Friday, May 07, 2004

Swiss Action Film

In the Creative Commons site I found something very innovative and promising for us the people who support the Open Accesss movement. And it has to do with feature films, not with text or information as it is usually the case.

The Swiss movie CH7 was released on the internet under a Creative Commnos licence at the end of April. The 90min action film - featuring Denise Meili, Yvan Piccino and Noe Muller - is currently being shown exclusively in Switzerland but can be downloaded for free from
CH7 is a production of Cineartis, an organisation seeking to support independent filmmakers.
project swedish action film.jpg

Wednesday, May 05, 2004

Non-linear narratives make it to the art institutions

Non-linear narratives in the novel are quite new. I remember reading with total amazement in the 70s the famous novel by Julio Cortázar Hopscotch (Rayuela)(1966) the probably first hyper text novel ever written. It made a strong experience on me, not only for his playful and innovative structure but for his deep meaning and the strong emotional impact it makes in the reader.

Non-linear narratives have begun to appear in film, too and both Memento and The Usuals Suspects are good examples of it.

And now it looks like they have made it to art institutions and galleries. Via Jill Walker, I learn today that the “House of Culture” in Stockholm is showing an interactive art installation that plays around the theme of unreliable narrators in film by means of a private eye story in a nonlinear drama.

The project sounds very interesting and is the work of Knifeandfork an international artist collective with an appetite for social computing and cutting-edge technologies. If you go to their site, look for the trailer. I loved it.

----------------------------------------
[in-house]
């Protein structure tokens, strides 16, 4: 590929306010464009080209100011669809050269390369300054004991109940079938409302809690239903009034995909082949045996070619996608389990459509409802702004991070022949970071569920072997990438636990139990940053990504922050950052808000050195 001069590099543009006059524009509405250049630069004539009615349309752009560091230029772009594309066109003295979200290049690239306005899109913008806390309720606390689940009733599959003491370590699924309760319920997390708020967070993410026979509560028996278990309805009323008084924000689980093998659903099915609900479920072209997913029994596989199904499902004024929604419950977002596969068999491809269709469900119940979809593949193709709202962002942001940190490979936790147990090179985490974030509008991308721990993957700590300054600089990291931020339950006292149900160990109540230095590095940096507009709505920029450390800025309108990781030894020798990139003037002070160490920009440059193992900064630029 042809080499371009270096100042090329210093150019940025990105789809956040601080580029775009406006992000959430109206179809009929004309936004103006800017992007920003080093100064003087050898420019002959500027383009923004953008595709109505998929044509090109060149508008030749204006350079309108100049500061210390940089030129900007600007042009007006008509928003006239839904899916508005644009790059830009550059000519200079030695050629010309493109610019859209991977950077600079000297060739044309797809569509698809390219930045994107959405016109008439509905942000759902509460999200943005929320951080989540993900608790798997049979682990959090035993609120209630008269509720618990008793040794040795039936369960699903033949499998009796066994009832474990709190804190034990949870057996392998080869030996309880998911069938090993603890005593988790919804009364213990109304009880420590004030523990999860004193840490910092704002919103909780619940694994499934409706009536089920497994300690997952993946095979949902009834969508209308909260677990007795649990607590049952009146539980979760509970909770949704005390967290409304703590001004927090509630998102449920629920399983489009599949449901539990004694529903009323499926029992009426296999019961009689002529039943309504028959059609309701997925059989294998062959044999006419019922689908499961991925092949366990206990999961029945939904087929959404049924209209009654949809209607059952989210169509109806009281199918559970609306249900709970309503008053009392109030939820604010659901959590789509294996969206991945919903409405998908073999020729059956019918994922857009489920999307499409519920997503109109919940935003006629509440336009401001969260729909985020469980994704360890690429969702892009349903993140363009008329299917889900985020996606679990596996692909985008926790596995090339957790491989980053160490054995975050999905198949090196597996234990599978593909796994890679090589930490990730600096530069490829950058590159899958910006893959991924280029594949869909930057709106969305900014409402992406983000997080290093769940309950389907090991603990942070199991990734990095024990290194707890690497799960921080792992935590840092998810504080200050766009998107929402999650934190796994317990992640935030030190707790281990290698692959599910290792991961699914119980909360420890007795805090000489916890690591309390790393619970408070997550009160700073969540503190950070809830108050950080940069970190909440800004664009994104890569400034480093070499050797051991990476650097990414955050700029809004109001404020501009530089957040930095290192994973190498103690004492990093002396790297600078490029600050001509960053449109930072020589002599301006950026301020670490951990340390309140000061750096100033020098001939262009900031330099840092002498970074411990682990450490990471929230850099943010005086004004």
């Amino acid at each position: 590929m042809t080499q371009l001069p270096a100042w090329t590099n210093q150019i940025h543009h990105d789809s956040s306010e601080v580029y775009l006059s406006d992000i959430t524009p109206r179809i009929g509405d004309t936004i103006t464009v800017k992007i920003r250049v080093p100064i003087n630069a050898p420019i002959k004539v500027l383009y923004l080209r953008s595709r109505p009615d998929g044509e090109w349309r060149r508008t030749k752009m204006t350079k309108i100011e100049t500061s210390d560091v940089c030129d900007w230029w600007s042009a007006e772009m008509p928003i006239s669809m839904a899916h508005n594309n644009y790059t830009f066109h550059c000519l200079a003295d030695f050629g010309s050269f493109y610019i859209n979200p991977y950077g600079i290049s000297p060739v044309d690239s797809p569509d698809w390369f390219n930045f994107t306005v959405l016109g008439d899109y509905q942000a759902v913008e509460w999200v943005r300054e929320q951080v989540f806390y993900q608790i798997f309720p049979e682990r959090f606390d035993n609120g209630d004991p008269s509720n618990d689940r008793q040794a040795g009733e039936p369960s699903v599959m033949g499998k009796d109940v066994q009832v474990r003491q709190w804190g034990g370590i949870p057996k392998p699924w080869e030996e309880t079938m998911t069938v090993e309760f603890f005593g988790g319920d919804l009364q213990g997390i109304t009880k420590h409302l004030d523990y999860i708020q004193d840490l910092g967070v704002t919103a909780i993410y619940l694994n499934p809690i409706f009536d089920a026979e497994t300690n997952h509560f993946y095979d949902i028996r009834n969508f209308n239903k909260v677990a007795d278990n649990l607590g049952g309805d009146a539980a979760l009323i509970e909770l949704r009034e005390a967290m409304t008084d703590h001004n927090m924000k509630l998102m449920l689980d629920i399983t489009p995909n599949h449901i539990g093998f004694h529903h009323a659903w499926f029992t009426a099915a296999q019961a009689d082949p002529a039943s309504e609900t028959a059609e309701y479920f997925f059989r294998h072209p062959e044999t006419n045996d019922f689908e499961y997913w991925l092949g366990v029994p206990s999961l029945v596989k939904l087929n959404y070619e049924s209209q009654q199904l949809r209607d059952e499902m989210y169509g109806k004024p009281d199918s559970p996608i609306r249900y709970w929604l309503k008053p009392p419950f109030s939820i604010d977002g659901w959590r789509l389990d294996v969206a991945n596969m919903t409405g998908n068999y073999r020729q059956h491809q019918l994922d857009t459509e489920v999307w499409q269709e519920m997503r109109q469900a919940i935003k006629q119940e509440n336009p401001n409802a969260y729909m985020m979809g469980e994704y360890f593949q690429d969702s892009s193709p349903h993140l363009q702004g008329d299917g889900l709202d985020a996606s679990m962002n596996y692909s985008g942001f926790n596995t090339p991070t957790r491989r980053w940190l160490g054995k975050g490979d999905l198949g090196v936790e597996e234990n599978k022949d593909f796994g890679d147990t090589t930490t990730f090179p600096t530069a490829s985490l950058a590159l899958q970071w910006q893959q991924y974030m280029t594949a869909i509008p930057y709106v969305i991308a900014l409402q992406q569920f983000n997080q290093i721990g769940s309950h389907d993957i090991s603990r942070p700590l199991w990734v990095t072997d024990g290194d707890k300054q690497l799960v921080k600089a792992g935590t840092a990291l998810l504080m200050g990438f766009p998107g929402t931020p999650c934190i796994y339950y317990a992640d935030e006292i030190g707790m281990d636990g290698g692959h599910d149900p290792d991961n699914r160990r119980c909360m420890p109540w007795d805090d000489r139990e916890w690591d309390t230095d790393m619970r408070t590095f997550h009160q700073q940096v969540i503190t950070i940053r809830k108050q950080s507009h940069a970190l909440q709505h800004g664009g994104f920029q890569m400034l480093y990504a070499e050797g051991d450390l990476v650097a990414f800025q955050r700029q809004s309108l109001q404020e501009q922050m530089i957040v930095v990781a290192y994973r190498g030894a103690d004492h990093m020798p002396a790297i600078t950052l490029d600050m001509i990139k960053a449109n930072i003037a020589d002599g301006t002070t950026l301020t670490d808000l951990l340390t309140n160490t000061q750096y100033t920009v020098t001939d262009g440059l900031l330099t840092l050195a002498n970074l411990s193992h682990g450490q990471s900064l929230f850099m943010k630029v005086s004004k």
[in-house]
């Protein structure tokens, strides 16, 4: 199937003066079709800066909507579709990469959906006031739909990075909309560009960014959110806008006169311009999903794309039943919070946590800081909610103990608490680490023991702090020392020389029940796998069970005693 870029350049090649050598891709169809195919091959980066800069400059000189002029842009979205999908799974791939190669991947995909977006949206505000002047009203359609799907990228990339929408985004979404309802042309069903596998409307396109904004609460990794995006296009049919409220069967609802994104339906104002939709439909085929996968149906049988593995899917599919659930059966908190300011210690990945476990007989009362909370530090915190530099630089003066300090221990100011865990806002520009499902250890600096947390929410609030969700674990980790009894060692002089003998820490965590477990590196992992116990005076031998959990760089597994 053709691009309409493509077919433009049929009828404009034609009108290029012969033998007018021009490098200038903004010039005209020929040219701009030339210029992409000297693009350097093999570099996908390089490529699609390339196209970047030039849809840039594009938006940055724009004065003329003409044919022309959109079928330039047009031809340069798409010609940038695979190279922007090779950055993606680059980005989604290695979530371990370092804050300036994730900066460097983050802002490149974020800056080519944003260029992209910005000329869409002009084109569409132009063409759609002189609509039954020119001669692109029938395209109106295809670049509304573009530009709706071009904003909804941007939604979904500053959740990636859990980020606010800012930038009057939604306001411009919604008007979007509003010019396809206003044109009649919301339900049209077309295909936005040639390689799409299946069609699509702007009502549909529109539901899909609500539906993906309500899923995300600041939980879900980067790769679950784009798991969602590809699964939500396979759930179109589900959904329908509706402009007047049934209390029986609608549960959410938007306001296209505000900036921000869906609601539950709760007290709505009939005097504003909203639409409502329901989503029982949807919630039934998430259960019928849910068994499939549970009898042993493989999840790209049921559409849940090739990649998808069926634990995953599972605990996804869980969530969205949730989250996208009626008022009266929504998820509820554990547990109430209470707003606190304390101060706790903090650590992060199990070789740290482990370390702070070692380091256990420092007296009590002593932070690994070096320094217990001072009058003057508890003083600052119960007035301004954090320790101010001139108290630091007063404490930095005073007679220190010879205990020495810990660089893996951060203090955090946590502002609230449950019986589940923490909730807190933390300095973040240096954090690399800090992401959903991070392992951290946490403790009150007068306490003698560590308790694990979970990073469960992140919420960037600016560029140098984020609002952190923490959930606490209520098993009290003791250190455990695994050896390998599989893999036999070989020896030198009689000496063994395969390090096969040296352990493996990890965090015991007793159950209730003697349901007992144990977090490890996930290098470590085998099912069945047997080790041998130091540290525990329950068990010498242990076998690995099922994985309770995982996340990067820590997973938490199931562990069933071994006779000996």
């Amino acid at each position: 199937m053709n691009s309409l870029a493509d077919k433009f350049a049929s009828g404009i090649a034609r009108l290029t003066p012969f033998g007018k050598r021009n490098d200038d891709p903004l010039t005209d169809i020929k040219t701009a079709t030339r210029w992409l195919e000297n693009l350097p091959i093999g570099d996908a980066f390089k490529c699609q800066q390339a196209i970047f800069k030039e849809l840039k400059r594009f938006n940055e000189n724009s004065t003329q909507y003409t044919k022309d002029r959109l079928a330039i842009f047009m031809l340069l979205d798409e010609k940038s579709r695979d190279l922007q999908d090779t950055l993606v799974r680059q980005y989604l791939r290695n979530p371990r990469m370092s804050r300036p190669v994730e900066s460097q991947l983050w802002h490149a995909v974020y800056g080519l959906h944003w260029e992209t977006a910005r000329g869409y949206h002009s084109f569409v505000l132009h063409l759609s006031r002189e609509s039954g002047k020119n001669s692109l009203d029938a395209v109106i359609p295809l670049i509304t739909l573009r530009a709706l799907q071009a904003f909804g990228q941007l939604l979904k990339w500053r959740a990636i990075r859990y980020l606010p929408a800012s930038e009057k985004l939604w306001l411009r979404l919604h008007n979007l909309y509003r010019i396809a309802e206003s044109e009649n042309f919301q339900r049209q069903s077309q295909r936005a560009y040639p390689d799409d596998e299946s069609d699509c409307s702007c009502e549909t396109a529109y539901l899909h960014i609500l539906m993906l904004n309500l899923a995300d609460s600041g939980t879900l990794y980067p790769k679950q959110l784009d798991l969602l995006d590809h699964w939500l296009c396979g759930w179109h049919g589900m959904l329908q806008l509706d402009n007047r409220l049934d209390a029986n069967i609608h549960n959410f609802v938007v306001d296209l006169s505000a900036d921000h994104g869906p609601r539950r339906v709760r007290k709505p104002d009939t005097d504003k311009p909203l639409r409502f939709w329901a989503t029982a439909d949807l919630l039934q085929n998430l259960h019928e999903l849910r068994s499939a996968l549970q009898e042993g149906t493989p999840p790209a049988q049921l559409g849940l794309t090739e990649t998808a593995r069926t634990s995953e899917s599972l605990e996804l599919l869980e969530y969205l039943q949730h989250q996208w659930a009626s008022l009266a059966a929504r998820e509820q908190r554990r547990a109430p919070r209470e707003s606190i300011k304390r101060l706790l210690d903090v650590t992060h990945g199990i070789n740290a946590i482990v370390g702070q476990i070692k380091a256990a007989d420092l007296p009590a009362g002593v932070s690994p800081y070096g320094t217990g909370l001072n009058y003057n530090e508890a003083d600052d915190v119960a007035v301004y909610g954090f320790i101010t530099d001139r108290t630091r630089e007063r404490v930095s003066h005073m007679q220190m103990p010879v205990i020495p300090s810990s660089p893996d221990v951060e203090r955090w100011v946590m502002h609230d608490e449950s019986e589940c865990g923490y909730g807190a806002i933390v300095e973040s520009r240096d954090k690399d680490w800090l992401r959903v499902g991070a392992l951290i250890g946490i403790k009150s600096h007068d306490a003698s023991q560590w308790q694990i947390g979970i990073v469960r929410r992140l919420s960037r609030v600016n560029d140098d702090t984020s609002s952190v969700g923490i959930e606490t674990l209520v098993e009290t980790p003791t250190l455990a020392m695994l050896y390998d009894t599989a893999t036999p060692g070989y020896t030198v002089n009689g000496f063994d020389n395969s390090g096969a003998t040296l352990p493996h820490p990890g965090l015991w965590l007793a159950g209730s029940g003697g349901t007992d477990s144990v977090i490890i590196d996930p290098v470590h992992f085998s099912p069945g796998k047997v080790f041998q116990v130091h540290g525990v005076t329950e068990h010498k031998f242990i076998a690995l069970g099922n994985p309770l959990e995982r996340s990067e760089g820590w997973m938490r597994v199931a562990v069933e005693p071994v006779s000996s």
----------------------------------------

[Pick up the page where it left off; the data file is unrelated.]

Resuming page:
Monday, May 03, 2004

Painting narratives of a cruel war

The New York Times publishes today an article about the recent donation of fifty paintings and sketches, made by Colombian artist Fernando Botero to the Museo Nacional in Bogotá.

These are works that represent a break from the traditional style and concept that has characterized the painter. War and violence are depicted in a very vivid manner. The "pictures intended to alarm and sadden, depict a conflict that is little understood outside Latin America: the brutal, drug-fueled guerrilla war that has been going on for 40 years in Colombia," according to Juan Forero, the journalist in charge of the article.

Besides the article there is a short and very interesting slide show where one can appreciate some of the paintings accompanied by sound and voice over.

I am horrified by Botero's pictures. I also feel that is very sad that it took so much horror to happen before a great artist like him took the trouble to portrait the conflict. I hope the attention these pictures get will somehow help people reflect and imagine another Colombia: a country without guns and war.

Unfortunately Colombia as well as Israel are examples of countries where the Military Industry of the United States and some countries in Europe have found the best arena to commercialize their "toys" contributing in this manner to spread fear, war, horror and death.

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